From: The Observer - 14 March 1999
Stanley's car used to deliver me to Castle Kubrick at about 10 o'clock in the morning when Stanley was just up and dressed. We would greet each other, and then he would generally say, 'How about a breath of fresh air?'
He would open a door on to his rolling acres and light a cigarette. He would go forward about 10 paces, inhale deeply and turn, 'That's enough,' he said. It was always funny Stanley Kubrick was a master of the movies; he was also King of the Great Indoors.
It was that sense of humour which kept us going through difficult times. Times were always difficult when one worked with Stanley. Difficult for him, too. We had a minor character in the story, who had to be provided with a job. Stanley's question, uttered plaintively, was, 'Brian, what do people do who don't make movies or write science fiction?'
I looked blank. 'Write real novels?' I asked.
Considering Stanley's authoritarian attitudes, and my hatred of authoritarianism, we got on well, or pretty well, for something like 17 years. I admired that ferocious and capacious mind.
Stanley first called me one day in 1974. He had bought my history of science fiction, Billion Year Spree, which had already got me into enough trouble. There he discovered a line which stated that, because of Dr Strangelove, 2001 and A Clockwork Orange (which 'may well come to be regarded as one of the masterpieces of the cinema'),'Kubrick should perhaps be acknowledged as the great SF writer of the age.'
Cross my heart, this was never intended as bait; its innocent intention was to bait those egotists within the SF fold who regarded themselves as 'the great writers of the age'.
Anyhow, Stanley and I met for lunch in Boreham Woods. He bore a great resemblance to Che Guevara. Bearded, with unkempt dark hair partially trapped under a beret, he also wore a jungle-green uniform. That just-back-from-Bolivia style was maintained for some while, but we became chummier as the meal and the wine progressed. We talked about movies, science fiction, and the decline of everything.
Later, I received a note, asking me to send him one or two of my books. It is an indication of my naivety that I sent him the novel just published, The Malacia Tapestry, and a collection of short stories. In that collection was a short story that had appeared originally in Harper's Bazaar entitled Supertoys Last All Summer Long. Whatever this story did for the readers of Harper's, it seemed to go deep into the Kubrickian psyche. It's a vignette of a childless woman who adopts an android resembling a five-year-old boy; the android is programmed not to know he is not a boy, while the mother cannot find it in her heart to love him. Why I wrote this brief tale, why it appealed to Stanley, is a question future students can answer.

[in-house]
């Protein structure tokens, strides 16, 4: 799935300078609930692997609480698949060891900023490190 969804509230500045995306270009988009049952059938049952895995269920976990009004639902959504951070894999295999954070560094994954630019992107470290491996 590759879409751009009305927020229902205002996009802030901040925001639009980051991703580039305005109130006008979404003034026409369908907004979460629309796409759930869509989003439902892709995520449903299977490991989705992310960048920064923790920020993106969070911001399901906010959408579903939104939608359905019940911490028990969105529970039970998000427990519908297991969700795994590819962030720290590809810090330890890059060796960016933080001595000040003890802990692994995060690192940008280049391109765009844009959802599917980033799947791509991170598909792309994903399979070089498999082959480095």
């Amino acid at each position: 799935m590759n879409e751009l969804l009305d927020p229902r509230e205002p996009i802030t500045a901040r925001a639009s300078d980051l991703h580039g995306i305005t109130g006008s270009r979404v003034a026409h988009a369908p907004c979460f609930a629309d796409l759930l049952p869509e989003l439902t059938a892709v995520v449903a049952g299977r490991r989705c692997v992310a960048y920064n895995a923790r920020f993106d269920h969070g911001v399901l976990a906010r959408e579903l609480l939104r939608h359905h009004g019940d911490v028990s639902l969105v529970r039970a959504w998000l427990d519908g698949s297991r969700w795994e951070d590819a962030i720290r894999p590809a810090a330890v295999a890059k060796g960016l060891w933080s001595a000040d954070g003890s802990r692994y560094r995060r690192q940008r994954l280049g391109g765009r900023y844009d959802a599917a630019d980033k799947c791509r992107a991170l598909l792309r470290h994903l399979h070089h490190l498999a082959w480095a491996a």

Over in Hollywood, meanwhile, George Lucas was slowly but surely laying his plans against us. Twentieth Century Fox released Star Wars on a suspecting public in 1977. Stanley and I met again, and Stanley asked me to help him evolve a story that would gross as much as Star Wars, while enabling him to retain his reputation for social responsibility. Over lunch, we constructed an archetypal story about a youth of poor family who goes out to overcome a great evil. During his adventures, he meets with a mixed band of adventurers. They go forth together. Together, conquering the great evil, our young hero wins the hand of a princess.
'Oh, shit,' we said. 'We've reinvented Star Wars!' (Later on, similar remarks were to take me to a law court in California - but that's another story ...)
Kubrick bought Supertoys in 1982. Arthur C. Clarke recently sent me a letter reporting an exchange at the time. Kubrick: 'I would not pay as much money to any other writer.' Aldiss: 'I would not sell my story to any other director.' Now you can read it for free on the Internet.
Then the trouble started. I signed a contract that contained a fatal clause. If a card showed in the completed movie, saying 'Screenplay by Stanley Kubrick and Brian Aldiss', all well and good - then I got two million dollars. However, if that card also said, 'Additional dialog by Terry Southern' (or whoever), then I got nothing. Would it not be all too easy to find someone to insert a half-dozen extra lines? Any fool could see that.